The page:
Is it good to give enemas?
Dear Mirror Doctor, Is it good to give enemas to children? I am under pressure to give enemas to my children every six months. Is there any medical basis for this?
Dear Worried mum, An enema is of introducing liquids into the large intestines (rectum and colon) via the anus. The increasing volume of the liquid causes rapid expansion of the lower intestinal causes an uncomfortable bloating, cramping and a feeling of extreme urgency and complete evacuation of the lower intestinal tract.
An enema has the advantage over any laxative in its speed and certainty of action. The anal route can be used to administer certain medical or even recreational drugs in adults. Enemas have been used for rehydration therapy in patients where intravenous access is very difficult in extreme emergency situations.
Chronic use of enemas is indicated in certain medical conditions. Children with such conditions as spina bifida, Hirschprungs disease, imperforate anus and neurogenic bladder require enema. In these conditions, may be the only chance of passing stools regularly because of abnormalities of the lower part of the large intestine.
Once blockage is cleared, enemas are no longer necessary. Continuous use of enemas irritates the anus and can precipitate stool holding spells particularly in children.
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Enemas are generally not recommended in children under two years of age unless medically indicated. Even then, the only enemas that are completely safe in children are mineral oil and normal saline enemas.
Normal saline (salt water) enemas can be made at home or can be purchased without from the pharmacy. For all enemas, the amount of solution given to the child depends on the child's age or weight.
A homemade saline solution can be prepared by adding two level teaspoons of table salt to a litre of lukewarm distilled water. The amount of normal saline solution that should be given to children various ages is:
Two to six years . . . . . . . . . . . . . 100-150ml
Six to 12 years. . . . . . . . . . . . 200-300mls
Adolescents and adults. . . . . . 400-500mls
We should never use soapsuds, hydrogen peroxide, or plain water as an enema as they are dangerous to both children and adults. What is even worse is the local herbal concoctions, made up of pepper, ginger, other spices and herbs, something used very liberally in Ghanaian children.
In my line of practice, I have seen a lot of babies dying needlessly from complications of these enemas called enema colitis. Babies normally need time to develop their own bowel habits. It is not unusual for them to have erratic bowel movements within the first six months.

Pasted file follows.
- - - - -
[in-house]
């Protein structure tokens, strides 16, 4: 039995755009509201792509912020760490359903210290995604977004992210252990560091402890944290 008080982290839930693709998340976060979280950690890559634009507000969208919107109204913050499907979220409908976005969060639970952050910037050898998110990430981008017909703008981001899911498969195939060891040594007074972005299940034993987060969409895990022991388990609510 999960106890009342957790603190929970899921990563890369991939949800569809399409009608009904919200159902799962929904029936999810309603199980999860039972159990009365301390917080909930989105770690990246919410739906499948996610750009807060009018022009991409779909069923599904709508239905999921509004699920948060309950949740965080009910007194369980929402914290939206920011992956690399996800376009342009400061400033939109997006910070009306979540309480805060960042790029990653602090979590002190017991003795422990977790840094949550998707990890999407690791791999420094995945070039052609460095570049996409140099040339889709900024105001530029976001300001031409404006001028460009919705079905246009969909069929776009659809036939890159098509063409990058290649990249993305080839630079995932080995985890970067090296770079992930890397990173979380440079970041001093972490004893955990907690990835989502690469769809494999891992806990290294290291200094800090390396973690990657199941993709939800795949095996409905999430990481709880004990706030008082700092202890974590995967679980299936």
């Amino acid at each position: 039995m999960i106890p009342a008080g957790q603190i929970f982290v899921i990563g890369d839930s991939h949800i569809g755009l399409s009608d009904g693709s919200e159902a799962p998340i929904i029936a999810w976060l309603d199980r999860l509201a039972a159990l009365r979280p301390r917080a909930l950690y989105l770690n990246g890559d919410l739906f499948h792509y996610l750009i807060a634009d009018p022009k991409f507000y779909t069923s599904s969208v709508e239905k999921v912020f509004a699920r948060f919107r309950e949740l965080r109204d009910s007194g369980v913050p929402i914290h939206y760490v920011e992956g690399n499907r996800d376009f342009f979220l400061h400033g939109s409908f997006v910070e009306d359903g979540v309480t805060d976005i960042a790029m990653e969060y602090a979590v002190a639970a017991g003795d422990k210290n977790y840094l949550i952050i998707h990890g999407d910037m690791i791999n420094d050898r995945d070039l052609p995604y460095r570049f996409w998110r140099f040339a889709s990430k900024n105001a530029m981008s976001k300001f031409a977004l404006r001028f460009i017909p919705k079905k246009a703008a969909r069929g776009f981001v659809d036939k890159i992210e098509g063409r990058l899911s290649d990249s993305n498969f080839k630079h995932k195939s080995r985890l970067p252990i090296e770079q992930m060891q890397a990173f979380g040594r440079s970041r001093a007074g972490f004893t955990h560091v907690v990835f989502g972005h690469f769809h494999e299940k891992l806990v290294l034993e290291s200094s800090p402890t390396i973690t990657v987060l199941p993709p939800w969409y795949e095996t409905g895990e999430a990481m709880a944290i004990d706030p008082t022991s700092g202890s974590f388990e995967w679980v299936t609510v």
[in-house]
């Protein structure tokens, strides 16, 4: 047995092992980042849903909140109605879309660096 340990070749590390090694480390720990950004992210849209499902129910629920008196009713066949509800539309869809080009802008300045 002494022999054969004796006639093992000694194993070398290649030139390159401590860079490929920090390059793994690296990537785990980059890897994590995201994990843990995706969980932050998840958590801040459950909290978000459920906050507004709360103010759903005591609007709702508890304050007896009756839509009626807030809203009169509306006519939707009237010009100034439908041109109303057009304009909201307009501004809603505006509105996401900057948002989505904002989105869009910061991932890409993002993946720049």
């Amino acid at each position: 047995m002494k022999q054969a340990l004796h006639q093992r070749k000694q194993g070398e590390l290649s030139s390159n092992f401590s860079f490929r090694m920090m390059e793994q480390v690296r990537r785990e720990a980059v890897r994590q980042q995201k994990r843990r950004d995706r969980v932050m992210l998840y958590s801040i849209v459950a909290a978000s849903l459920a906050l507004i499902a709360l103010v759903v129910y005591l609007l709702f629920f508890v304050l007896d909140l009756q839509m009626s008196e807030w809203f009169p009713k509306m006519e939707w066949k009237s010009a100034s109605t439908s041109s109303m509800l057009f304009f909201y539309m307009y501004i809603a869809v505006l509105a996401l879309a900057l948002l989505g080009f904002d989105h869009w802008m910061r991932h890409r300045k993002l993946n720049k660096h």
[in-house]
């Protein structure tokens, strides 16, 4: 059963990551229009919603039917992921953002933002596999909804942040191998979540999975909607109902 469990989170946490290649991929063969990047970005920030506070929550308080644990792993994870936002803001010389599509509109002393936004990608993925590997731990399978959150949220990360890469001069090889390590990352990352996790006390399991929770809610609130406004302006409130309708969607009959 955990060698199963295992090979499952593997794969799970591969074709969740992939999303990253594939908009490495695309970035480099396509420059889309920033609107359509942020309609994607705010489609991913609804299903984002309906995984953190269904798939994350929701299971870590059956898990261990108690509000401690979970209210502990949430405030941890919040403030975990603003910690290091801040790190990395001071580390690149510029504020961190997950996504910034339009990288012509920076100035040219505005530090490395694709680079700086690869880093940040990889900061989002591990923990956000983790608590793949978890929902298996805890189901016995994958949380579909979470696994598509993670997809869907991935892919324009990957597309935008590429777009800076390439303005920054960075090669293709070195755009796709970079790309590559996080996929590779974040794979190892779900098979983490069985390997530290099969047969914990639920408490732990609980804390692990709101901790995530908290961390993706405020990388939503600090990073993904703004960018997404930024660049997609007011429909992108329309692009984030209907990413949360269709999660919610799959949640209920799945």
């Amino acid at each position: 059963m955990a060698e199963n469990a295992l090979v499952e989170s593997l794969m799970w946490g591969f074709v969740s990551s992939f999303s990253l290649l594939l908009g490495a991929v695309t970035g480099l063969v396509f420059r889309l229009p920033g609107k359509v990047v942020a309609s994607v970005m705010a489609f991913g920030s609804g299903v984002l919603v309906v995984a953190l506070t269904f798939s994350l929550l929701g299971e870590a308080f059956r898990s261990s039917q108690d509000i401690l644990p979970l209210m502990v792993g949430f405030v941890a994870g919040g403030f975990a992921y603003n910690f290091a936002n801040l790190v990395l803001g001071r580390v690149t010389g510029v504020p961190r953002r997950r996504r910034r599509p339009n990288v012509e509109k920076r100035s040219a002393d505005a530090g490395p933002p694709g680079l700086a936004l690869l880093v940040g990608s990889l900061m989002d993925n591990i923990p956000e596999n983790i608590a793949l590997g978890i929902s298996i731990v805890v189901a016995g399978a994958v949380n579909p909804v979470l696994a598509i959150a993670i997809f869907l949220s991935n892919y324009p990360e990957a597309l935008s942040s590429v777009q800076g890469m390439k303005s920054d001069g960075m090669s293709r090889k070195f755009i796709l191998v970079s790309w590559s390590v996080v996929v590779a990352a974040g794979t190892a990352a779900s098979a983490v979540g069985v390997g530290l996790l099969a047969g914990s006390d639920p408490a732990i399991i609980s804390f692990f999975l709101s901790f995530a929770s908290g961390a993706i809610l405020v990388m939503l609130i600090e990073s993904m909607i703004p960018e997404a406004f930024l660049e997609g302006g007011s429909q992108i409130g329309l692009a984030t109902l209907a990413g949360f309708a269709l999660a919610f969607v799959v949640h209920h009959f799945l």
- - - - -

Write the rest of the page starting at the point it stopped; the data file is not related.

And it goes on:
Some parents, especially the first time mothers, become alarmed when the child doesn't pass stool for a day or two. Friends and grandmothers are consulted and the verdict invariably is to give enemas. Unless medically advised, enemas in children must be avoided at all cost.
It is a common practice to give enemas to older children because they just happened to have passed gas to offend the delicate nasal passages of adults at the wrong time and hence they need " bowel cleansing." This practice is largely unnecessary and dangerous as the enemas used are dangerous.
As already indicated, there are certain medical conditions that warrant the child to have serial enemas.
The commonest of these is Hirschprungs disease where the enema or washout initially is done in the hospital and parents are gradually thought to do it at home. These are medically sanctioned and the constituents of the enema are clearly spelt out so enema colitis is not an issue here.
Enemas are shockingly routinely used in adults for various reasons including for ritual purposes; as an aperient, aphrodisiac or emetic; and for the treatment of impotence, febrile symptoms, abdominal pains, dysmenorrhea and dysentery.
Dangerous substances employed include herbal medicines, Dettol, vinegar, caustics, soap, potassium dichromate, copper sulfate, potassium permanganate, and brown sugar.
In one study done in South Africa, Eleven patients in whom colitis developed following enema administration had developed complications such as rectal bleeding and other life-threatening infections of the covering of the intestines called peritonitis.
Enema, unless medically indicated be avoided as much as possible irrespective of the age.
A member of Paediatric Society of Ghana